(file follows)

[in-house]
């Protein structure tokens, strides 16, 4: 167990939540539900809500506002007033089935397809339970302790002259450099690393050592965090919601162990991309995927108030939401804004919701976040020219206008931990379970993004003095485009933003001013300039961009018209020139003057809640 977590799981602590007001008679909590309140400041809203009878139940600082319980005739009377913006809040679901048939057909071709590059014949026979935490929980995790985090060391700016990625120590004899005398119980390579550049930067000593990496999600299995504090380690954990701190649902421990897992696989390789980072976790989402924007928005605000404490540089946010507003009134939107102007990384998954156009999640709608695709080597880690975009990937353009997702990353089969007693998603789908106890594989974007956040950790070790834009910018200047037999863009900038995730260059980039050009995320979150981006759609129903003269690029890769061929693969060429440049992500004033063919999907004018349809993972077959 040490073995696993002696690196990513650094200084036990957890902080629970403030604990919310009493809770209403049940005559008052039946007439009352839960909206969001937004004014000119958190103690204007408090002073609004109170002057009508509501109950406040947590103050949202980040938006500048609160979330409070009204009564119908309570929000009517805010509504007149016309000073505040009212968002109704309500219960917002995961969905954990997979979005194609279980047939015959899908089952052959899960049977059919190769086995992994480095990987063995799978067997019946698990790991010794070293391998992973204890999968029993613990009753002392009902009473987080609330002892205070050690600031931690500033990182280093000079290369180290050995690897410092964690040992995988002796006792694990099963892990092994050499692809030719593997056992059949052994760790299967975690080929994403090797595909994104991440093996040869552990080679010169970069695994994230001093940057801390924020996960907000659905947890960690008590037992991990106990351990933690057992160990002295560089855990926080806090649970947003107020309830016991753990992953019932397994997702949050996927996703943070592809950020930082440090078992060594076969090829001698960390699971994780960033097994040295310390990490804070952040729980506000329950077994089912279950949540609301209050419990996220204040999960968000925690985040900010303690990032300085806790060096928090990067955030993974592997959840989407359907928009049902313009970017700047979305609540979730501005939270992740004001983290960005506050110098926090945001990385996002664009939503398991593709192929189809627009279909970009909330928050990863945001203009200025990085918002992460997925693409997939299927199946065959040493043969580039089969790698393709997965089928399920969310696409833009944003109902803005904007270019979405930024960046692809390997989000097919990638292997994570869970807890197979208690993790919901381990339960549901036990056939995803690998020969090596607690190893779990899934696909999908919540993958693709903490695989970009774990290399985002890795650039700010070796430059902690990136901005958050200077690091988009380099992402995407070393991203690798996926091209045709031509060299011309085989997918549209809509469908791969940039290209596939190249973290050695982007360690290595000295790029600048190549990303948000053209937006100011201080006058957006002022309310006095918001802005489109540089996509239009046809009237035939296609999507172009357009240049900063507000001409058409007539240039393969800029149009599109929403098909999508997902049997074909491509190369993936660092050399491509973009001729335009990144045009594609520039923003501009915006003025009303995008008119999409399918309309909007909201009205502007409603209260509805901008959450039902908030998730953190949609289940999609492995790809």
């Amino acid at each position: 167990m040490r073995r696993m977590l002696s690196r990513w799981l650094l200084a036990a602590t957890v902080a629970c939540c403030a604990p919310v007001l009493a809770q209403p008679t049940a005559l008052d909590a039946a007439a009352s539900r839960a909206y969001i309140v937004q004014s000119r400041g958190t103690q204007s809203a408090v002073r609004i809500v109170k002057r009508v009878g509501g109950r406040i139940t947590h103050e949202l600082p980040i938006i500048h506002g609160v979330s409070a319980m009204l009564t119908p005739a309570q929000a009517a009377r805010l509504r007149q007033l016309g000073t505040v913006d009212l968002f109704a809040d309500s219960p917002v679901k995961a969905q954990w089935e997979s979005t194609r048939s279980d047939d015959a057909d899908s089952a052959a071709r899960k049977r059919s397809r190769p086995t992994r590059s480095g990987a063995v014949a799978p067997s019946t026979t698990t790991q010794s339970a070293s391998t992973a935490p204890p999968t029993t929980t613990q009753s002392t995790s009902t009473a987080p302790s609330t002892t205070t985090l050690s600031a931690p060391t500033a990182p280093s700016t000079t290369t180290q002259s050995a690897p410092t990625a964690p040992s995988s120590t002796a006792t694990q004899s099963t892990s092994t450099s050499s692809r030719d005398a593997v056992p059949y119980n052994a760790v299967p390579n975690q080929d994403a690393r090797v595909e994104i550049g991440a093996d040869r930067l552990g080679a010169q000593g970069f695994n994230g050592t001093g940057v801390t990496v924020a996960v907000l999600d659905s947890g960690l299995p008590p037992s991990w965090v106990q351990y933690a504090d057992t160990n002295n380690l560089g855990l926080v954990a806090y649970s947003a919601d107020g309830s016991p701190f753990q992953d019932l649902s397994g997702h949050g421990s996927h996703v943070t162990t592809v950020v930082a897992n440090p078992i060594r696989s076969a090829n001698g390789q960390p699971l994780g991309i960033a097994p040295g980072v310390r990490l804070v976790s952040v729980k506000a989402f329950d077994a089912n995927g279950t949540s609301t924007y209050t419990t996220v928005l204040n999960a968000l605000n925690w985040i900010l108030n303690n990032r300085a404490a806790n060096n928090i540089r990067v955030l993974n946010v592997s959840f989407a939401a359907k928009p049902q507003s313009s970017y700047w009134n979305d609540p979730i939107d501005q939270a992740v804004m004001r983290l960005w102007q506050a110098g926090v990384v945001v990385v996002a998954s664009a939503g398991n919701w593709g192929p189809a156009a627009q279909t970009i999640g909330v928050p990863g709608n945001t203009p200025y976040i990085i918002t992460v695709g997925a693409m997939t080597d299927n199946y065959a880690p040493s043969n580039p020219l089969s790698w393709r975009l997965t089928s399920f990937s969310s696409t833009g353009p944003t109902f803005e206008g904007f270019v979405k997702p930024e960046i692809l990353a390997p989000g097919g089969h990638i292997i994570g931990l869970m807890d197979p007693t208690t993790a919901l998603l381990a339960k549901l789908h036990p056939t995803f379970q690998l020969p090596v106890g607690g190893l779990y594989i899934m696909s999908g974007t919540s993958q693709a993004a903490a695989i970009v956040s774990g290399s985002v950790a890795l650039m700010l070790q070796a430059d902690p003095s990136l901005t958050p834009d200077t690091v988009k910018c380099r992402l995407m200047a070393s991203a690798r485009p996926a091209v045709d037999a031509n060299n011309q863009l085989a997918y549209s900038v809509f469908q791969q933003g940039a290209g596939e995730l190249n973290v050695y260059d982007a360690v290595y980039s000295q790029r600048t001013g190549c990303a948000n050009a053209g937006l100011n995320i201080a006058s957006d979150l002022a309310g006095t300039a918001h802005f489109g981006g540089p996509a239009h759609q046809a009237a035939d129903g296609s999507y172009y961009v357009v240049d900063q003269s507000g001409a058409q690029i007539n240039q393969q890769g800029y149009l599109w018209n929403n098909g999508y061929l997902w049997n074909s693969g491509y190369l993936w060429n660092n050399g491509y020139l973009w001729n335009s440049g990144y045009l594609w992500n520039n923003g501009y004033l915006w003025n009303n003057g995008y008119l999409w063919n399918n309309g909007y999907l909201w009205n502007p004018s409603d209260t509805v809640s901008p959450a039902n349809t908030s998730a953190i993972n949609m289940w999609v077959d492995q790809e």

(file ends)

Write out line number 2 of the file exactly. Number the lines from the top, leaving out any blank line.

């Protein structure tokens, strides 16, 4: 167990939540539900809500506002007033089935397809339970302790002259450099690393050592965090919601162990991309995927108030939401804004919701976040020219206008931990379970993004003095485009933003001013300039961009018209020139003057809640 977590799981602590007001008679909590309140400041809203009878139940600082319980005739009377913006809040679901048939057909071709590059014949026979935490929980995790985090060391700016990625120590004899005398119980390579550049930067000593990496999600299995504090380690954990701190649902421990897992696989390789980072976790989402924007928005605000404490540089946010507003009134939107102007990384998954156009999640709608695709080597880690975009990937353009997702990353089969007693998603789908106890594989974007956040950790070790834009910018200047037999863009900038995730260059980039050009995320979150981006759609129903003269690029890769061929693969060429440049992500004033063919999907004018349809993972077959 040490073995696993002696690196990513650094200084036990957890902080629970403030604990919310009493809770209403049940005559008052039946007439009352839960909206969001937004004014000119958190103690204007408090002073609004109170002057009508509501109950406040947590103050949202980040938006500048609160979330409070009204009564119908309570929000009517805010509504007149016309000073505040009212968002109704309500219960917002995961969905954990997979979005194609279980047939015959899908089952052959899960049977059919190769086995992994480095990987063995799978067997019946698990790991010794070293391998992973204890999968029993613990009753002392009902009473987080609330002892205070050690600031931690500033990182280093000079290369180290050995690897410092964690040992995988002796006792694990099963892990092994050499692809030719593997056992059949052994760790299967975690080929994403090797595909994104991440093996040869552990080679010169970069695994994230001093940057801390924020996960907000659905947890960690008590037992991990106990351990933690057992160990002295560089855990926080806090649970947003107020309830016991753990992953019932397994997702949050996927996703943070592809950020930082440090078992060594076969090829001698960390699971994780960033097994040295310390990490804070952040729980506000329950077994089912279950949540609301209050419990996220204040999960968000925690985040900010303690990032300085806790060096928090990067955030993974592997959840989407359907928009049902313009970017700047979305609540979730501005939270992740004001983290960005506050110098926090945001990385996002664009939503398991593709192929189809627009279909970009909330928050990863945001203009200025990085918002992460997925693409997939299927199946065959040493043969580039089969790698393709997965089928399920969310696409833009944003109902803005904007270019979405930024960046692809390997989000097919990638292997994570869970807890197979208690993790919901381990339960549901036990056939995803690998020969090596607690190893779990899934696909999908919540993958693709903490695989970009774990290399985002890795650039700010070796430059902690990136901005958050200077690091988009380099992402995407070393991203690798996926091209045709031509060299011309085989997918549209809509469908791969940039290209596939190249973290050695982007360690290595000295790029600048190549990303948000053209937006100011201080006058957006002022309310006095918001802005489109540089996509239009046809009237035939296609999507172009357009240049900063507000001409058409007539240039393969800029149009599109929403098909999508997902049997074909491509190369993936660092050399491509973009001729335009990144045009594609520039923003501009915006003025009303995008008119999409399918309309909007909201009205502007409603209260509805901008959450039902908030998730953190949609289940999609492995790809």